Rest In Peace, Stan Lee.
Yesterday we learned about the passing of a legend. Stan Lee, known around the world for his hand in creating many of the cornerstones of the Marvel Universe, died on Veterans’ Day at the age of 95.
Honestly, I’m still having a bit of a difficult time putting together words on the subject. Not because I’m especially emotional. Quite the opposite. It’s more of a hollow feeling, really. Of course, I always knew. I was dreading the day I’d actually see or hear the words and they not be a hoax. But I knew. And when the day came, my immediate emotional response was this emptiness.
It’s just how I am, really. But one shouldn’t mistake that for me not caring. Quite the contrary. I cannot overstate the influence this man’s work has had on me. His creativity fed my imagination. In this world, two things inspired me above all else to become a creative. The first was, as everyone knows by now, Pokemon. But the second was the Marvel Universe. I grew up on superhero cartoons – Spider-Man and X-Men in particular – even though I didn’t really understand a lot of the nuances of what was happening in them until later.
The first comic books I ever read were 1963’s Amazing Spider-Man #2 and #3. The original appearances of the Vulture and Doctor Octopus, respectively. They were original floppies from back in the day that my dad bought for me while he was out, somewhere. I dunno if he ever told me where he got them. But it was amazing to me, seeing that the guy in the red and blue tights from the TV was actually from this little book with pictures.
I became fascinated with superheroes, shortly thereafter. The amazing abilities, the bright colors, the larger-than-life personalities, and the incredibly human stories behind so many of them. An element that Stan, himself, pioneered in a big way through his work on everything from The Fantastic Four and Spider-Man to The Hulk and The X-Men. And his influence spreads well beyond just his creations at Marvel. Bemoan the pettiness of the fanbases though I may, I’ve never lost my love of the stories, themselves.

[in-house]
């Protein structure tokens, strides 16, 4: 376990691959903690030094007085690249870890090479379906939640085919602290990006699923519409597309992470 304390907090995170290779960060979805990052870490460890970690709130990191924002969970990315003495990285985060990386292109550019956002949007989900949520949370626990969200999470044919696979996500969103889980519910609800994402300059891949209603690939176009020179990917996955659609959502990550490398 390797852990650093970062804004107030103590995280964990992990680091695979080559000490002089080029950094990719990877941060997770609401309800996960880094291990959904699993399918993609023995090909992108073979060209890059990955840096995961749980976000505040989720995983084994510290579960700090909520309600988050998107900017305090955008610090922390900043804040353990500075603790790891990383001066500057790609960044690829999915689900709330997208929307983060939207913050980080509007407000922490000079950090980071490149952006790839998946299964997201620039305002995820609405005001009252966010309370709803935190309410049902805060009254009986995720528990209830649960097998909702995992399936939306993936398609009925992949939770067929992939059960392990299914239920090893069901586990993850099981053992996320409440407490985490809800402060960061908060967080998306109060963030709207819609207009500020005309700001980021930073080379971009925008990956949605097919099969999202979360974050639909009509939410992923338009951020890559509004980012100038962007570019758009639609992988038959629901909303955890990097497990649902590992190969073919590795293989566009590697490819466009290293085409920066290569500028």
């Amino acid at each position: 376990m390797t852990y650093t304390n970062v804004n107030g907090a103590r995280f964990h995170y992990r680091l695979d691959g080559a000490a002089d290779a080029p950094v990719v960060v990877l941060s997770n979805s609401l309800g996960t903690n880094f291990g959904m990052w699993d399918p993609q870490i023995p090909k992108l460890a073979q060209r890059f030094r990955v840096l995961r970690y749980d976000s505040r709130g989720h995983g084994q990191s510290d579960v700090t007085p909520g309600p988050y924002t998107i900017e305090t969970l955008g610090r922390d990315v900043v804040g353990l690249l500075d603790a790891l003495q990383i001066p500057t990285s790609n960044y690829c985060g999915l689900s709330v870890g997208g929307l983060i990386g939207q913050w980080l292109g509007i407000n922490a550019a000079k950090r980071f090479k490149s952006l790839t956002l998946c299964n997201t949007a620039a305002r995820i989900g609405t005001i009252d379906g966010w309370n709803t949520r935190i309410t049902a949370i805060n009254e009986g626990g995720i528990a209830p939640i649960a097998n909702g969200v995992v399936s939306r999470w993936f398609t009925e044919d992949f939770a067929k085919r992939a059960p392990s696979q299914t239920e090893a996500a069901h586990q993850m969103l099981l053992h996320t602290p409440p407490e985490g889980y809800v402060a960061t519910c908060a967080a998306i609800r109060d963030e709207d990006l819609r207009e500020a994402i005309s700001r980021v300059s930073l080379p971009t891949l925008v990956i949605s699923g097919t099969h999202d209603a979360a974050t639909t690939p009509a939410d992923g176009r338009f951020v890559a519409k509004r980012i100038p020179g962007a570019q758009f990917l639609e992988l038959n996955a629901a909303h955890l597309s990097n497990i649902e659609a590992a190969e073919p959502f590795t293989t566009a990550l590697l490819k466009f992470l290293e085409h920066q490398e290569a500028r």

I’ve been reading comics since I was 10 and Stan was a huge part of the reason why. When I learned that all of these characters coexisted, it blew my mind. And when I learned more about the various people behind it, I started to think “I wanna do that.” I’ve always enjoyed seeing people have fun. And more than that, I like being a part of said fun. Of course, the way I do that is by entertaining. To the best of my ability, anyway. And that’s probably the reason I was so drawn to the stories that Stan told.
All the man wanted was to entertain people. And he wound up inspiring them. Myself included. Stan’s legacy is one of creativity, wonder, and humanity. Things that I strive to bring to all that I do. And it’s a legacy that lives on through what he helped create. So thanks, again, for the stories, Stan. And you were right. One person can make a difference.